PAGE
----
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Old 09-25-2019, 01:53 PM   #5 (permalink)
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To my understanding, it isn't so much a added compression that gains efficiency as it is added expansion one gets with a higher static compression ratio - the added compression is really an unwanted side effect. In a gasoline engine you might run a static compression ratio of, say, 16:1, but leave the intake valves open for part of the intake stroke, so part of the charge is pushed back out. For the rest of the cycle it operates with a 16:1 ratio, just with lower cylinder pressures, much like if you were limited to only 3/4 throttle but without the throttle plate pumping losses.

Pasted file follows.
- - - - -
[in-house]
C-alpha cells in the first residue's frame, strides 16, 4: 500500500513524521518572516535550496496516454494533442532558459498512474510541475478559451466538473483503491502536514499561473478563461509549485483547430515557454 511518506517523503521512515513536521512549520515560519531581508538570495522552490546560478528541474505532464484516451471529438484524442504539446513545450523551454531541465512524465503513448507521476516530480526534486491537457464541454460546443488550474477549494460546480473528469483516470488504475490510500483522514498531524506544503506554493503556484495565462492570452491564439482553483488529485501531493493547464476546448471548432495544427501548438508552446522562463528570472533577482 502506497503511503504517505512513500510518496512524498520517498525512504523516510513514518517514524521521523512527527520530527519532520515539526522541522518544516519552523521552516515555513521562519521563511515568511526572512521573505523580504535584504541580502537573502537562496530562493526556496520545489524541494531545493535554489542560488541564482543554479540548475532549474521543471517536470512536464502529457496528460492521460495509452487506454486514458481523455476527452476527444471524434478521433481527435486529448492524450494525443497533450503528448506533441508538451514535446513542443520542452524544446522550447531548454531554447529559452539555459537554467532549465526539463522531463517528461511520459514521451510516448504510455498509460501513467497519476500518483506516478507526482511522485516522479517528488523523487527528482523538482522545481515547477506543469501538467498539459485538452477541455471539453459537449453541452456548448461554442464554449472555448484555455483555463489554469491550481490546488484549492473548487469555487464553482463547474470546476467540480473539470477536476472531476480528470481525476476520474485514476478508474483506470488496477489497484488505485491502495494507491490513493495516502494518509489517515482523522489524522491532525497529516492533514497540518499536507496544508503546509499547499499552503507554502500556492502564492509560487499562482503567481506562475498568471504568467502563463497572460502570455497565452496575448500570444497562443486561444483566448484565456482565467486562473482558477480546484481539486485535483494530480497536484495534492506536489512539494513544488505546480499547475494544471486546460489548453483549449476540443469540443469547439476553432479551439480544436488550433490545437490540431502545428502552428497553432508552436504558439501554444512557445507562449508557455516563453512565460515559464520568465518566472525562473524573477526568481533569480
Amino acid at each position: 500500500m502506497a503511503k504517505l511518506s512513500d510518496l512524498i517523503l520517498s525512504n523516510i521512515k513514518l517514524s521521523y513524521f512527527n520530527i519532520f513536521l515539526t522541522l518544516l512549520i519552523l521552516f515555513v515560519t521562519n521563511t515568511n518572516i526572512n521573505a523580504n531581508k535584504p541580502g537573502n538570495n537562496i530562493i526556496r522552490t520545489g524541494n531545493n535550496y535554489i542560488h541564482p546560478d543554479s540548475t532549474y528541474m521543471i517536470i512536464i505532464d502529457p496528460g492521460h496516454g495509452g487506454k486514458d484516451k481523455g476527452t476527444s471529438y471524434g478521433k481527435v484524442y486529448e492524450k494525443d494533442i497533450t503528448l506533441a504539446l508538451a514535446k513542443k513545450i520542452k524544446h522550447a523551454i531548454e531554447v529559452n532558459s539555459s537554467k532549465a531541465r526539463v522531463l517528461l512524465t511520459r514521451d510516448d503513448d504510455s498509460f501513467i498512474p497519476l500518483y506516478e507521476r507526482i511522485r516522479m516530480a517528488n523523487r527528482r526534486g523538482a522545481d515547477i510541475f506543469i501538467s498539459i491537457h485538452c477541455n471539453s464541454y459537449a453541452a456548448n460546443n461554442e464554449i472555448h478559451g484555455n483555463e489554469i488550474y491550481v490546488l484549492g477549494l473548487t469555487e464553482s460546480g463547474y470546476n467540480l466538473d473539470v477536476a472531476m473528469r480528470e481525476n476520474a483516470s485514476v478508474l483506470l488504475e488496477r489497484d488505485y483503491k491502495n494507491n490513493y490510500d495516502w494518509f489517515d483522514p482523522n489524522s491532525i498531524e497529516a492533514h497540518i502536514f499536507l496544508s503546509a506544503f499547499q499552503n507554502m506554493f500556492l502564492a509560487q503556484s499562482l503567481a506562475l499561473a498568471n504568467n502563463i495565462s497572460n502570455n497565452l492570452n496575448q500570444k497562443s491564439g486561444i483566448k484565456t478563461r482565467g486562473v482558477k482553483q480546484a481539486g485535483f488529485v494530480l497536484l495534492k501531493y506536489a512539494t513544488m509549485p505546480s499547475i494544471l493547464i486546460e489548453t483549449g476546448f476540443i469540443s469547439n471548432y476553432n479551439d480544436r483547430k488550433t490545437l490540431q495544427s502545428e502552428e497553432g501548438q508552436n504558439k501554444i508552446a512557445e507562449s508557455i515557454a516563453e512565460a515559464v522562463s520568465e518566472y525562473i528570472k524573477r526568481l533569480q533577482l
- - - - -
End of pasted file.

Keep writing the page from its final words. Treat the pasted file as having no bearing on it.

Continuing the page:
If cylinder pressures weren't limited this way, early detonation of the combustion charge would be inevitable with such high compression (without super high octane fuels), and in most engines that can cause damage and negative work.

Diesels operate solely on detonation. To my knowledge, many already have compression ratios as high as 20:1 and have no need for limiting cylinder pressures. I'm less familiar with how engineers optimize them though.
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